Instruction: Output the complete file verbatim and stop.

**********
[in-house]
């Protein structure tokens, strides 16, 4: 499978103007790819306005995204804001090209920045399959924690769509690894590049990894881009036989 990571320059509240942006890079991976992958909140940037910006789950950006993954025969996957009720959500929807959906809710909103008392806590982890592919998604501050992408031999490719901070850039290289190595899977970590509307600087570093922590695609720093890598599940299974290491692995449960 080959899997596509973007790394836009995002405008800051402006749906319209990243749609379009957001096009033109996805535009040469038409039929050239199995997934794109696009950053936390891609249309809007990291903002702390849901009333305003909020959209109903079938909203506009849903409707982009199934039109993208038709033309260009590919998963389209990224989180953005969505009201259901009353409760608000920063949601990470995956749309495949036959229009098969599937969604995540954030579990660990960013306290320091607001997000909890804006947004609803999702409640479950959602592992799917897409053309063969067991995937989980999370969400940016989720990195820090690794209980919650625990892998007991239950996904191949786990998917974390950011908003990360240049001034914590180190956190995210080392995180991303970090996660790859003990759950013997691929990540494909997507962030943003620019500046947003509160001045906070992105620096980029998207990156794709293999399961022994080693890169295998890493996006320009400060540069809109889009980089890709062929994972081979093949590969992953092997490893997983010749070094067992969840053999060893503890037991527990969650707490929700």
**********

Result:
[in-house]
């Protein structure tokens, strides 16, 4: 499978103007790819306005995204804001090209920045399959924690769509690894590049990894881009036989 990571320059509240942006890079991976992958909140940037910006789950950006993954025969996957009720959500929807959906809710909103008392806590982890592919998604501050992408031999490719901070850039290289190595899977970590509307600087570093922590695609720093890598599940299974290491692995449960 080959899997596509973007790394836009995002405008800051402006749906319209990243749609379009957001096009033109996805535009040469038409039929050239199995997934794109696009950053936390891609249309809007990291903002702390849901009333305003909020959209109903079938909203506009849903409707982009199934039109993208038709033309260009590919998963389209990224989180953005969505009201259901009353409760608000920063949601990470995956749309495949036959229009098969599937969604995540954030579990660990960013306290320091607001997000909890804006947004609803999702409640479950959602592992799917897409053309063969067991995937989980999370969400940016989720990195820090690794209980919650625990892998007991239950996904191949786990998917974390950011908003990360240049001034914590180190956190995210080392995180991303970090996660790859003990759950013997691929990540494909997507962030943003620019500046947003509160001045906070992105620096980029998207990156794709293999399961022994080693890169295998890493996006320009400060540069809109889009980089890709062929994972081979093949590969992953092997490893997983010749070094067992969840053999060893503890037991527990969650707490929700």